U-Roy: the singularly musical toaster was a vital part of reggae's bloodline

·4-min read
<span>Photograph: Tom Oldham/Rex/Shutterstock</span>
Photograph: Tom Oldham/Rex/Shutterstock

For as long as there have been soundsystems, there have been DJs toasting them. Known as “the originator”, U-Roy was far from the first, but nobody had made a significant impact outside Jamaica before him. In 1970, his album Version Galore landed in London courtesy of Trojan Records. We’d never heard anything like it. There had been soundsystem men bigging up their dances and selections in an ad-libbed, often intrusive manner, but nothing that took what was essentially talking over records seriously enough to create its own uniquely rhythmic art form. While the mixing and Duke Reid’s masterful studio technique provided the perfect environment for toasting on such rocksteady classics as The Tide Is High, Tom Drunk and Everybody Bawling, it was U-Roy’s light touch, musical nous and general sense of celebration that made these tracks so special.

Whether or not the history of rap can be traced back to U-Roy and his inspired yet precise rhyming is an argument unlikely to be settled any time soon. What can’t be doubted is without his singularly musical way with a lyric, toasting in the recording studio might have ended in 1970. U-Roy rode the rhythms with such a playful, tuneful and compulsive energy that it voided any argument that toasting was nothing but somebody shouting over a perfectly good song. He so effortlessly took record buyers across the jump from singing that studios immediately opened their doors to other talents. U-Roy’s importance in reggae’s bloodline cannot be overestimated.

The poster for U-Roy&#x002019;s 1975 Virgin Records album Dread in a Babylon.
The poster for U-Roy’s 1975 Virgin Records album Dread in a Babylon. Photograph: Brian Cooke/Redferns

When U-Roy was still known as Ewart Beckford, he would sneak out to dances to listen to Count Matchuki and King Stitt toasting Kingston soundsystems and practise his cries of “Wow!” and “Yeah yeah!” in his grandmother’s bathroom. Aged 15, he overcome his shyness to introduce the singers on Dickie’s Dynamic system. A fan of Louis Jordan and Louis Prima, he evolved his jive-talking style to move up in the soundsystem world to the stellar company of Coxsone and King Tubby. As he told it: “I used to practise hard, like a footballer who loves the ball – whenever he wakes up he’s on that ball. That was me – whenever I hear music I started toasting in my head and it was the most joy I could get at that time. The thing was to work with the record, you didn’t want to crowd the singer or t’ing like that. You talked in between the lines, you didn’t have to say much at all, but when you add your bits to a record it became personal to that crowd at that time – their record. A good deejay could make a sound system famous.”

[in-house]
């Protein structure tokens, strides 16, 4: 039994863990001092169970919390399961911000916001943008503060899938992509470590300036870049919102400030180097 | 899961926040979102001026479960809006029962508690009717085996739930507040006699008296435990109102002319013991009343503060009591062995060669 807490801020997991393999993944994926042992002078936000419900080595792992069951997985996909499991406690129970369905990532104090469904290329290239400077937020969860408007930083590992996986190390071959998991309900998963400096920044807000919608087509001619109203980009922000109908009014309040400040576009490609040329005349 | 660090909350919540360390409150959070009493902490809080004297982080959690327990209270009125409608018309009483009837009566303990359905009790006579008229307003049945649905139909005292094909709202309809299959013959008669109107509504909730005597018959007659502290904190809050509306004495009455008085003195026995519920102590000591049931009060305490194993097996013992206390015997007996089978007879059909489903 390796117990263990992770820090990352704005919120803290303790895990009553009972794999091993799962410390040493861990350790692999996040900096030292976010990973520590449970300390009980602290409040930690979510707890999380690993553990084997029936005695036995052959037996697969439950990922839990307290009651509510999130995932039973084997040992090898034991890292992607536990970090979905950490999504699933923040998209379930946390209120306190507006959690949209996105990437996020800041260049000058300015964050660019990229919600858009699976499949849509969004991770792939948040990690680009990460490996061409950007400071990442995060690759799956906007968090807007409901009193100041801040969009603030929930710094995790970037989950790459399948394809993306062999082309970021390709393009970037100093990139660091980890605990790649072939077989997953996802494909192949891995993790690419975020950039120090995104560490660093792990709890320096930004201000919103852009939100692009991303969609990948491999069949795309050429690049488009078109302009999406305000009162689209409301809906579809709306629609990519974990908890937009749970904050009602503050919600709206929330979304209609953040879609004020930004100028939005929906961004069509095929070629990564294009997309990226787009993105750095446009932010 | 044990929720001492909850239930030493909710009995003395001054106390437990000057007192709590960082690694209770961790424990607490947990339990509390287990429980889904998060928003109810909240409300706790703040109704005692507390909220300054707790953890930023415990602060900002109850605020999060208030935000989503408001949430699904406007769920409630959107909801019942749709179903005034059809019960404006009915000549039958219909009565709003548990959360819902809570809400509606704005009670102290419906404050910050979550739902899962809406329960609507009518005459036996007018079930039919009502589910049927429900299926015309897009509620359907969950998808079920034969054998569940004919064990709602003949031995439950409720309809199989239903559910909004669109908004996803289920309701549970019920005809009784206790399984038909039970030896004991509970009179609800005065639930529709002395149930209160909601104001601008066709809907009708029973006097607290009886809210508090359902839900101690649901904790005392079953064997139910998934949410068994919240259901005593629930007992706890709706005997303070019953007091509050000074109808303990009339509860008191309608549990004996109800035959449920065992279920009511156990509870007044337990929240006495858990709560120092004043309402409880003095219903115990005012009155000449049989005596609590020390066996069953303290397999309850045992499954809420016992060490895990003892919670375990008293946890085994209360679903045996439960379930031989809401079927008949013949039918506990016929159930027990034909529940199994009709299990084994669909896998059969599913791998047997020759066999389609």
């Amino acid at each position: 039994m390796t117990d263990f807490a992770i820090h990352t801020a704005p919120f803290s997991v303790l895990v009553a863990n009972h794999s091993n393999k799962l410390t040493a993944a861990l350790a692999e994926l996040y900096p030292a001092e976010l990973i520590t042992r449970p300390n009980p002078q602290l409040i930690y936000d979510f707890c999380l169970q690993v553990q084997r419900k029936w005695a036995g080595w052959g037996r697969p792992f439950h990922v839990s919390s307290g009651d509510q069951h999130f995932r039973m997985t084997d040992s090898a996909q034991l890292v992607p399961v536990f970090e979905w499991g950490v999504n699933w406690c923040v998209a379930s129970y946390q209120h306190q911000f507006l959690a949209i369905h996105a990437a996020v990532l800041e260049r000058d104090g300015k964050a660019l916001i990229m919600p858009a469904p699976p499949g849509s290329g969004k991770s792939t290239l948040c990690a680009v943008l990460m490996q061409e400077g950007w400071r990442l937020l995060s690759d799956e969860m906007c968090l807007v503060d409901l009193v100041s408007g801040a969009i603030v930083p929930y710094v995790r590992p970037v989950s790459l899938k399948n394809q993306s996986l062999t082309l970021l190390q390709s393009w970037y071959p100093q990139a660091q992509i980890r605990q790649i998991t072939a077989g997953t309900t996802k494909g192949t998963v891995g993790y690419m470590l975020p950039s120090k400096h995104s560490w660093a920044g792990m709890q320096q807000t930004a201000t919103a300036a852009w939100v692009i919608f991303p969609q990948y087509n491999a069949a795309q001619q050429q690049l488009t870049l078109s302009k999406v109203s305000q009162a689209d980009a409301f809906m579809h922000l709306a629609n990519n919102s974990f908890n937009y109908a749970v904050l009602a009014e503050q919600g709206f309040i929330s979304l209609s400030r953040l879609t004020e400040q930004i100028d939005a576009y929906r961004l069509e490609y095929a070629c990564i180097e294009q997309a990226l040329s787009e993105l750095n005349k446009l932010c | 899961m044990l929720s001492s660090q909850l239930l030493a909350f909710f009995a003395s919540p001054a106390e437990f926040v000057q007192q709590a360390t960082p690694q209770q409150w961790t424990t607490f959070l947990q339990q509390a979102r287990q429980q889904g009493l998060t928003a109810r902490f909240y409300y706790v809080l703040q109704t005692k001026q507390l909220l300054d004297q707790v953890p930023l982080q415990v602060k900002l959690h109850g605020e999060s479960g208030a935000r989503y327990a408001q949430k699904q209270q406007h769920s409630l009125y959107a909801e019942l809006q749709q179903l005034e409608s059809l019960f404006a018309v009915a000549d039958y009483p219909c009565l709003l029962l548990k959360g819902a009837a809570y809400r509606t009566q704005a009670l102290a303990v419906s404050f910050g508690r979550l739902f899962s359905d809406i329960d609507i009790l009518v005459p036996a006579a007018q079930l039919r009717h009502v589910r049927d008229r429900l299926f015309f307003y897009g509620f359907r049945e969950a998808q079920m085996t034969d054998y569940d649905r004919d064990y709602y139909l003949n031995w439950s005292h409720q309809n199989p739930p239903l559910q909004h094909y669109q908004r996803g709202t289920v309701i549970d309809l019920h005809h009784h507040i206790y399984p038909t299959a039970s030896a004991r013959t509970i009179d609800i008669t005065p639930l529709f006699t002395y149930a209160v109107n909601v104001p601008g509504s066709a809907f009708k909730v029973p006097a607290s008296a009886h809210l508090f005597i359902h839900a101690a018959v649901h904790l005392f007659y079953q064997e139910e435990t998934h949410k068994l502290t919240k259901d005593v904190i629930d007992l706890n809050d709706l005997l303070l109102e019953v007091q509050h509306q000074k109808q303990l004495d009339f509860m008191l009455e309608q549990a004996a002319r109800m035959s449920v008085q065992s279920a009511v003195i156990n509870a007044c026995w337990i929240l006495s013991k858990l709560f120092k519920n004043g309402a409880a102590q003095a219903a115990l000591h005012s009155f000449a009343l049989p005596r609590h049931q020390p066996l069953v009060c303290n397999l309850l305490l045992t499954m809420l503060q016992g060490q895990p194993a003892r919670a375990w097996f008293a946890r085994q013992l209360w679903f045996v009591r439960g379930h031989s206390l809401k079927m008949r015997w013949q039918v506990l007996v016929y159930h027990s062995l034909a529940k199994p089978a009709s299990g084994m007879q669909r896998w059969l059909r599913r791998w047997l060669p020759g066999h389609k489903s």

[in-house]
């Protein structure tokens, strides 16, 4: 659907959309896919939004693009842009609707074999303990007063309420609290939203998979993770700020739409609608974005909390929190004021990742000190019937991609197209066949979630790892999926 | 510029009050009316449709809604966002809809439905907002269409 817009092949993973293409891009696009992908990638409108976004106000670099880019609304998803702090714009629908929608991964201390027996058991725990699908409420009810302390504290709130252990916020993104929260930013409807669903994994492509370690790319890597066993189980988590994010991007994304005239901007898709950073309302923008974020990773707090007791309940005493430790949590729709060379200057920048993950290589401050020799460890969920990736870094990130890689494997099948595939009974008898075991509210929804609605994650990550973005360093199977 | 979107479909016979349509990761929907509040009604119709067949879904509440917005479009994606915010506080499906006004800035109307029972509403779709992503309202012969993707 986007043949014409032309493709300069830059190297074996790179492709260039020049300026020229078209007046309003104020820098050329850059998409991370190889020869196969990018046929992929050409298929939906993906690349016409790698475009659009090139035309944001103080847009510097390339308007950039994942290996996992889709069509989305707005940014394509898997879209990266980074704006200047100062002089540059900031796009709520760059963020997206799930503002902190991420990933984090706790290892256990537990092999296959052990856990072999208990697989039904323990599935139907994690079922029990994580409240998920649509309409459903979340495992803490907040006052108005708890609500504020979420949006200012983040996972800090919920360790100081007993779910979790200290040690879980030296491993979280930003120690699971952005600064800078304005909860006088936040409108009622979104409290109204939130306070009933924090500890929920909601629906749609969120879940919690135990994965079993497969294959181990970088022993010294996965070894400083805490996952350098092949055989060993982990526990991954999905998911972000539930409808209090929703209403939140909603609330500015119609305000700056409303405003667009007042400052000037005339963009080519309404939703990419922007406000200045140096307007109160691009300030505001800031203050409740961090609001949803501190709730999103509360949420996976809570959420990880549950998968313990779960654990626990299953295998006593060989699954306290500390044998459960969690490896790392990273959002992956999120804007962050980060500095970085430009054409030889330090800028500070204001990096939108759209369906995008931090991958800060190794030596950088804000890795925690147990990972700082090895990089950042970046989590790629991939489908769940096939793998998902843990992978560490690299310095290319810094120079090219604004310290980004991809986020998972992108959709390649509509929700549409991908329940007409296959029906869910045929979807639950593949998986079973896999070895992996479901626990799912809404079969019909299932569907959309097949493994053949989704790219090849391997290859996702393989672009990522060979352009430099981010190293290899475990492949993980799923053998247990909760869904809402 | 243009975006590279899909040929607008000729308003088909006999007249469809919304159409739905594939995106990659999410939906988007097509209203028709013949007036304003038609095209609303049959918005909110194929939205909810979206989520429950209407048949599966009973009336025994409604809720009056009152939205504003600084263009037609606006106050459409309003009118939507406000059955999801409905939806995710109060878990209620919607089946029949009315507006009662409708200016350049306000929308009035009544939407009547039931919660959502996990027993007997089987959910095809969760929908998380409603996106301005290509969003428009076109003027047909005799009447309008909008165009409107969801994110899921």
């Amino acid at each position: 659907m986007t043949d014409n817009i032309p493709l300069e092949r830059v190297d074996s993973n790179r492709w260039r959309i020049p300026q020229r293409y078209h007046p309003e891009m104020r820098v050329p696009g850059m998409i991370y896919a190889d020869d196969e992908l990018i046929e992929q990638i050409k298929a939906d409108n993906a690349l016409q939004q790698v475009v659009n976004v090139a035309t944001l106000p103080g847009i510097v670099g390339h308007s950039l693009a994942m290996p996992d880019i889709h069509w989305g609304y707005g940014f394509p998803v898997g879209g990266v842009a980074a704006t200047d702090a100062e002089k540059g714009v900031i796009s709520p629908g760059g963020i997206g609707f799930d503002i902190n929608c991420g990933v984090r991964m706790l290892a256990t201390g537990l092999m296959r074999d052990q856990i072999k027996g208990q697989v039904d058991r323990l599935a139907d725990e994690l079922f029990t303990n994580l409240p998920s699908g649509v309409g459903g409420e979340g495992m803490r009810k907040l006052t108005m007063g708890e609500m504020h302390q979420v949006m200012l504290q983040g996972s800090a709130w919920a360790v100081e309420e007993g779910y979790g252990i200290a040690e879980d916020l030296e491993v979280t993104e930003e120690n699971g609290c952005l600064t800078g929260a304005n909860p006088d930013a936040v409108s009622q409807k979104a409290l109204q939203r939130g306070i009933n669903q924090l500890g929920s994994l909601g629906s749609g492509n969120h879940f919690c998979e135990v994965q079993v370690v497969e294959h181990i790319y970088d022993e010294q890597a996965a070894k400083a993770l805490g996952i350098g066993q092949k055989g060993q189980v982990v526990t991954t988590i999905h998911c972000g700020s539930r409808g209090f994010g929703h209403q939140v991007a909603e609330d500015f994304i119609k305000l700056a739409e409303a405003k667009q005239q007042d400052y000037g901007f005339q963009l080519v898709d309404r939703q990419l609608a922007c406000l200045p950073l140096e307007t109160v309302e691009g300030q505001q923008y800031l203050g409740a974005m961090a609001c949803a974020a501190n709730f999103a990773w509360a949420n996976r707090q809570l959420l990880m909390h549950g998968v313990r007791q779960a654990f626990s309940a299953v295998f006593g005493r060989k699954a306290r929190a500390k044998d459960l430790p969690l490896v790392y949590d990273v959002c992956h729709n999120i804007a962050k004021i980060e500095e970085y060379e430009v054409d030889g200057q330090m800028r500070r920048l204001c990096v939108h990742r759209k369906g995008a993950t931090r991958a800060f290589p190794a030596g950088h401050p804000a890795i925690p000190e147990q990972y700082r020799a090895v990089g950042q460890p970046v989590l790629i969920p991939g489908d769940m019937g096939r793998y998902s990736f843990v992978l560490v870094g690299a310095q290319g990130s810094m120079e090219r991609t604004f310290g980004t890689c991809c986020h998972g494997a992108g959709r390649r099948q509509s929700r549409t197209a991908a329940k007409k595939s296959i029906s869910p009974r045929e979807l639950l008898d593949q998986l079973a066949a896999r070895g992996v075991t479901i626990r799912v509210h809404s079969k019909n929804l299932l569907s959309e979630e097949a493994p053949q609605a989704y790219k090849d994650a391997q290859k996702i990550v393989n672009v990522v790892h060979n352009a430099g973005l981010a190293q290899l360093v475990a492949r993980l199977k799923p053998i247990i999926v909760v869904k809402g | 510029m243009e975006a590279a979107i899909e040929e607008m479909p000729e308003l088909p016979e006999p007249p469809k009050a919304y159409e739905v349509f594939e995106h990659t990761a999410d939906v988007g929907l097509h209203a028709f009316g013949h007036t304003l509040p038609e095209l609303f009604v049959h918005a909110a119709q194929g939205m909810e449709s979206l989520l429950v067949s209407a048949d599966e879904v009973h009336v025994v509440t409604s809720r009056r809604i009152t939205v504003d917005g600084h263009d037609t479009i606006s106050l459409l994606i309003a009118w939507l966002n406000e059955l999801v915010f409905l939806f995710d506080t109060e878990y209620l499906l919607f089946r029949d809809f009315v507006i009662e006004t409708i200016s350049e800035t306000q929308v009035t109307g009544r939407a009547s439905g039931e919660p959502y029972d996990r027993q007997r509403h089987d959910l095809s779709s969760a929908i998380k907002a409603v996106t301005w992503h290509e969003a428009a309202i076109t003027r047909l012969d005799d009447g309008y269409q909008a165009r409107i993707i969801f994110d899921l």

Tubby mastered Duke Reid’s recordings, a connection that led to U-Roy sharing songs with the producer’s stable of rocksteady giants. As reggae evolved into roots, the DJ embraced Rastafarianism and turned out a string of classic cultural albums: Dread in a Babylon, Natty Rebel and African Roots.

His 1991 album Rasta Ambassador couldn’t have been more aptly titled: U-Roy was the ideal poster boy for a faith built on peace, love and understanding. He was one of the most mellow, likable people you could ever hope to meet. I formally interviewed him three times, and on each occasion he was he was generous and highly entertaining. The first time he invited me, then a perfect stranger, to his home in Kingston, a comfortable bungalow in an area that wasn’t totally downtown but still had a bit of life about it (tellingly the only clues as to who lived there were a couple of framed vintage soundsystem posters). Another time we sat at a local roadside bar where he was treated like royalty: as a devout Rasta, he drank ginger beer and raised a quizzical eyebrow at my ordering actual beer.

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The last occasion was at Mad Professor’s studio in Crystal Palace, south London, where he was laying down lyrics for some soundsystem specials and potential album tracks. It was a genuine privilege to sit in the booth with Daddy U-Roy and watch a master at work. He didn’t seem bothered by the interruption. As a technology buff, he was fascinated by my credit card-sized digital recorder, and chuckled heartily as he concluded it would have been useless to King Tubby as he couldn’t have taken it apart and improved it.

In 2007, U-Roy was awarded Jamaica’s Order of Distinction for his contribution to music. Yet he was endearingly modest to the end. I remember asking him whether he was surprised at where toasting at Kingston soundsystems ended up: “If you had tell me back then that I coulda buy two shirts, two pants and two pair of shoes at the same time with money I get from this,” he said, “I woulda told you stop that stupidness!”